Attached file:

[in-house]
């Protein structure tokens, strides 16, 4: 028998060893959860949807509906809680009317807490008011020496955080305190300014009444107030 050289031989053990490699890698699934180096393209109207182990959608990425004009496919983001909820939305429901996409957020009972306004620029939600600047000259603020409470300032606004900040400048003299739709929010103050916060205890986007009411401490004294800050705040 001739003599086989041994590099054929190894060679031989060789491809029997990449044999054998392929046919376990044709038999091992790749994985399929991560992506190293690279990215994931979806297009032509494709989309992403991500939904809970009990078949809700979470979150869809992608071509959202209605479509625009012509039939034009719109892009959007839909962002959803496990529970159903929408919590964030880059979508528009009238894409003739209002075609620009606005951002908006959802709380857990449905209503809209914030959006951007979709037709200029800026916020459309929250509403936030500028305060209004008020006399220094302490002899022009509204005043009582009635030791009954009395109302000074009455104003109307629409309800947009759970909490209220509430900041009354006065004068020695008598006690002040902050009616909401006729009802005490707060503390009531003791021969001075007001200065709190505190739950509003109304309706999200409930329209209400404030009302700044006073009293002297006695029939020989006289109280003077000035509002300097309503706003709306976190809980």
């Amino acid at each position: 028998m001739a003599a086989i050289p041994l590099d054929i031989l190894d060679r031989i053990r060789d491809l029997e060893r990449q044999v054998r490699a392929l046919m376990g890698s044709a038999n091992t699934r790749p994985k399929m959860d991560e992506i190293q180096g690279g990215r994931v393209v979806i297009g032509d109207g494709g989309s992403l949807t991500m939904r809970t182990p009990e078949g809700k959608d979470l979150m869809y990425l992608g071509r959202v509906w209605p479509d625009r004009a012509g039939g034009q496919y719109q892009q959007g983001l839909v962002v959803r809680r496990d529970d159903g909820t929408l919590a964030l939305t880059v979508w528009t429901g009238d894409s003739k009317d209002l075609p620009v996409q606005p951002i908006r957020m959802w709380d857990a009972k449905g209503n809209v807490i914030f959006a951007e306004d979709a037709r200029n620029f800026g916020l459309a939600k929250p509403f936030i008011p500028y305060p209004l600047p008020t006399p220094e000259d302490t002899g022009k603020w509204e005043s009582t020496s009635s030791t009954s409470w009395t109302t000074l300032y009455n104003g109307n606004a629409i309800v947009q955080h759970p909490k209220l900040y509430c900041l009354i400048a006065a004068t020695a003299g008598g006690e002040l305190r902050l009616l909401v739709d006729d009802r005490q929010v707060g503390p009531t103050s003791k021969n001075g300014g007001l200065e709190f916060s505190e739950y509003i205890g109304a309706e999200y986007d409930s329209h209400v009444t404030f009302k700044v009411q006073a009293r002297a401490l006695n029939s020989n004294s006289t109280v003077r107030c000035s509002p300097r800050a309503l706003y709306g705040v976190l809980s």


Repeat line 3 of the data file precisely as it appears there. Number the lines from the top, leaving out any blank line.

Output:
């Amino acid at each position: 028998m001739a003599a086989i050289p041994l590099d054929i031989l190894d060679r031989i053990r060789d491809l029997e060893r990449q044999v054998r490699a392929l046919m376990g890698s044709a038999n091992t699934r790749p994985k399929m959860d991560e992506i190293q180096g690279g990215r994931v393209v979806i297009g032509d109207g494709g989309s992403l949807t991500m939904r809970t182990p009990e078949g809700k959608d979470l979150m869809y990425l992608g071509r959202v509906w209605p479509d625009r004009a012509g039939g034009q496919y719109q892009q959007g983001l839909v962002v959803r809680r496990d529970d159903g909820t929408l919590a964030l939305t880059v979508w528009t429901g009238d894409s003739k009317d209002l075609p620009v996409q606005p951002i908006r957020m959802w709380d857990a009972k449905g209503n809209v807490i914030f959006a951007e306004d979709a037709r200029n620029f800026g916020l459309a939600k929250p509403f936030i008011p500028y305060p209004l600047p008020t006399p220094e000259d302490t002899g022009k603020w509204e005043s009582t020496s009635s030791t009954s409470w009395t109302t000074l300032y009455n104003g109307n606004a629409i309800v947009q955080h759970p909490k209220l900040y509430c900041l009354i400048a006065a004068t020695a003299g008598g006690e002040l305190r902050l009616l909401v739709d006729d009802r005490q929010v707060g503390p009531t103050s003791k021969n001075g300014g007001l200065e709190f916060s505190e739950y509003i205890g109304a309706e999200y986007d409930s329209h209400v009444t404030f009302k700044v009411q006073a009293r002297a401490l006695n029939s020989n004294s006289t109280v003077r107030c000035s509002p300097r800050a309503l706003y709306g705040v976190l809980s």